“A variety of information sources are used regularly in the workplace. Colleagues are used daily but seniors are not always available. During transitions, constant access to the electronic library was valued. It helped prepare trainee doctors for discussions with their seniors, assisting the interchange between explicit and tacit knowledge.
By supporting accurate prescribing and treatment planning, the electronic library contributed to enhanced patient care. Trainees were more rapidly able to medicate patients to reduce pain and more quickly call for specific assessments. However, clinical decision-making often requires dialogue: what Smartphone technology can do is augment, not replace, discussion with their colleagues in the community of practice”
Some research has been published on the findings from the Welsh Deanery’s “iDoc” project in the BMC Medical Education Journal by Wendy Hardyman, Alison Bullock and Alice Brown at Cardiff University School of Social Sciences, Sophie Carter-Ingram at the London Deanery and Mark Stacey at the Cardiff University’s postgraduate Medical School.
I’ve been a big fan of the iDoc project as a few years down the road it still amazes me that consumer mobile tech that we can buy in the high street makes it possible to put all of the latest copies of the following key medical text books into a single searchable app in a Trainee Doctors smartphone:
> Chemical Laboratory references
> Classification of Surgical Operations and Procedures (OPCS 4)
> Clinical Evidence
> Cochrane Abstracts
> Harrison’s Manual of Medicine
> International Classification of Diseases 10 (ICD 10)
> Netter’s Atlas of Human Anatomy
> NICE Guidance Compilation
> Oxford Handbook for the Foundation Programme
> Oxford Handbook of Clinical Laboratory Investigations
> Oxford Handbook of Clinical Medicine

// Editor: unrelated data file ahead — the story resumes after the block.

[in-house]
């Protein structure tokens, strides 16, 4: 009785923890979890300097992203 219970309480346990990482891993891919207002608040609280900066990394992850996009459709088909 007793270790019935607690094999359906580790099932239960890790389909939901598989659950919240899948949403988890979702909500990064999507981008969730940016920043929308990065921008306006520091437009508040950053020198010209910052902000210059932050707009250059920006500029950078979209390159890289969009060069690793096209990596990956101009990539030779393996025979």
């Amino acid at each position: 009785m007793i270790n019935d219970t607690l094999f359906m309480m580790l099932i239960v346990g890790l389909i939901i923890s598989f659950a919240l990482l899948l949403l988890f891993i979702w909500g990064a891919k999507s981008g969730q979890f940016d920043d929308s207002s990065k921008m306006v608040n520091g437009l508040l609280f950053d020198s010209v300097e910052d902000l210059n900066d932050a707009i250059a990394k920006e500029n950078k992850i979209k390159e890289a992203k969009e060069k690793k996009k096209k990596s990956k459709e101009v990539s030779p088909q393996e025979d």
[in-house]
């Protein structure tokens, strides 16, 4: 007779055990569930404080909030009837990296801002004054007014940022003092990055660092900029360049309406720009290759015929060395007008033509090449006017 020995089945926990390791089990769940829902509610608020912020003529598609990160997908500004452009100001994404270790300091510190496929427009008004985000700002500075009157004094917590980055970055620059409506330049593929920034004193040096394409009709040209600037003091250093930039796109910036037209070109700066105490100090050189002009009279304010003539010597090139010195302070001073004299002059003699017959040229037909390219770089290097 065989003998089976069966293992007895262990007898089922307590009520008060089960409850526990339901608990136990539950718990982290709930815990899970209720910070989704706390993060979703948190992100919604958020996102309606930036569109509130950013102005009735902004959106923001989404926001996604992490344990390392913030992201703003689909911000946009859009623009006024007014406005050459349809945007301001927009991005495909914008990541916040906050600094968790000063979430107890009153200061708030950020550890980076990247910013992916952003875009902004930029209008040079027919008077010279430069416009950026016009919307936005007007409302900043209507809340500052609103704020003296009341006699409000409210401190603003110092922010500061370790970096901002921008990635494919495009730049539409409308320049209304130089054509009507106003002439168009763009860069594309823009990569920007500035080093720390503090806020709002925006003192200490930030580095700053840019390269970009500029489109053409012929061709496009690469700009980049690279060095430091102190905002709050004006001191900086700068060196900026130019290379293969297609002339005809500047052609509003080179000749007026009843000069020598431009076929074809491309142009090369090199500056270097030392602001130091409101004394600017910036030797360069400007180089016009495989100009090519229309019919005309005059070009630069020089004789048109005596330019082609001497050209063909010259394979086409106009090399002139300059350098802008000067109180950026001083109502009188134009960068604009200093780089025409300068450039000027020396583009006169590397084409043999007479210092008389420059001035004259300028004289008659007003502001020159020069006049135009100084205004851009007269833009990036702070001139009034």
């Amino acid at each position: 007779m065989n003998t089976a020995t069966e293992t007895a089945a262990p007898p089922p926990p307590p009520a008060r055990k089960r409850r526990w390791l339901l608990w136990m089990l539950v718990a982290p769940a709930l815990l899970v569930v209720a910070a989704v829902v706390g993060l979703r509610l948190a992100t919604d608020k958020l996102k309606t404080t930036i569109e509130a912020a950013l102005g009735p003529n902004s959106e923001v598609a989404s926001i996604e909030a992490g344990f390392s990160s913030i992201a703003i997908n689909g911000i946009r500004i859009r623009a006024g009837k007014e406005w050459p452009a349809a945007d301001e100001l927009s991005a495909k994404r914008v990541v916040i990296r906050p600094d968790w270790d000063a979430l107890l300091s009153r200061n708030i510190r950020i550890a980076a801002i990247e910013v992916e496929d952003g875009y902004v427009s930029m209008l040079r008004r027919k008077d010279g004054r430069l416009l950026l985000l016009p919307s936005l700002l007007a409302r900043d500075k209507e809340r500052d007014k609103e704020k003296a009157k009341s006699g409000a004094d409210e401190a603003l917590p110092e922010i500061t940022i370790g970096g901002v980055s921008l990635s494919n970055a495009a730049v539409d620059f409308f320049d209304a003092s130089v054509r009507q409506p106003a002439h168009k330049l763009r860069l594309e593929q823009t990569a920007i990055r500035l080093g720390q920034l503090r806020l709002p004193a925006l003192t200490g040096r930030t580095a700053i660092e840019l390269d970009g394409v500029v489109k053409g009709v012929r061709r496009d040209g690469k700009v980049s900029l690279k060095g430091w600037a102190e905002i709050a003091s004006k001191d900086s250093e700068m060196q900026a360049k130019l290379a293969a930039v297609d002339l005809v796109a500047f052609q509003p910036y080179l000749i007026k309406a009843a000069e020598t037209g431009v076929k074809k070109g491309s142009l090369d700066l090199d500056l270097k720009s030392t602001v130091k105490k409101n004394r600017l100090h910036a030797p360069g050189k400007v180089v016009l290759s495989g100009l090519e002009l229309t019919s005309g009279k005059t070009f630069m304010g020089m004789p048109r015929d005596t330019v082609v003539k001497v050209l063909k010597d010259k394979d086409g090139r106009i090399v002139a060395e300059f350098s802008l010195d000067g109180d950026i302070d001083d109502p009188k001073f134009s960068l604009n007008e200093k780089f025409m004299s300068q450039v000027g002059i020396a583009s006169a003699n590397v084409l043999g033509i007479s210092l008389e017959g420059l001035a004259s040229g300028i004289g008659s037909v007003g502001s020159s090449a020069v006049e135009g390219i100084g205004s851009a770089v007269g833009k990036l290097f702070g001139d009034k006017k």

> Oxford Handbook of Clinical Specialties
> Oxford Handbook of Clinical Surgery
> Register of Patient Organisations in the UK
> Stedman’s Medical Dictionary
> Stockley’s Drug Interactions
I’m amazed that the authors haven’t pointed to ways that smartphones can and are helping to improve the quality of discussions trainees have with their colleagues (the need to ask questions is somewhat diminished when you’ve got access to practically every single bit of reference material in your pocket) or the alternatives (eg. out of date books that it would be impractical to carry at all times).
I’m surprised that the authors think readers need to be told that Smartphone technology won’t replace other sources of information. Is someone really daft enough to be making this argument?
In 2013 when you can carry a suitcase of your familiar medical text books in the phone in your pocket do we really need any more research papers to be published asking if this is valuable or not?
If there’s any research needed it should be focused on the quality of the work of Doctors who don’t have access to up to date resources. Hopefully by the time that gets done and published clinical leaders who are concerned about patient safety and the quality of their colleagues work will have made access to these resources a mandatory requirement for a Doctor to practice.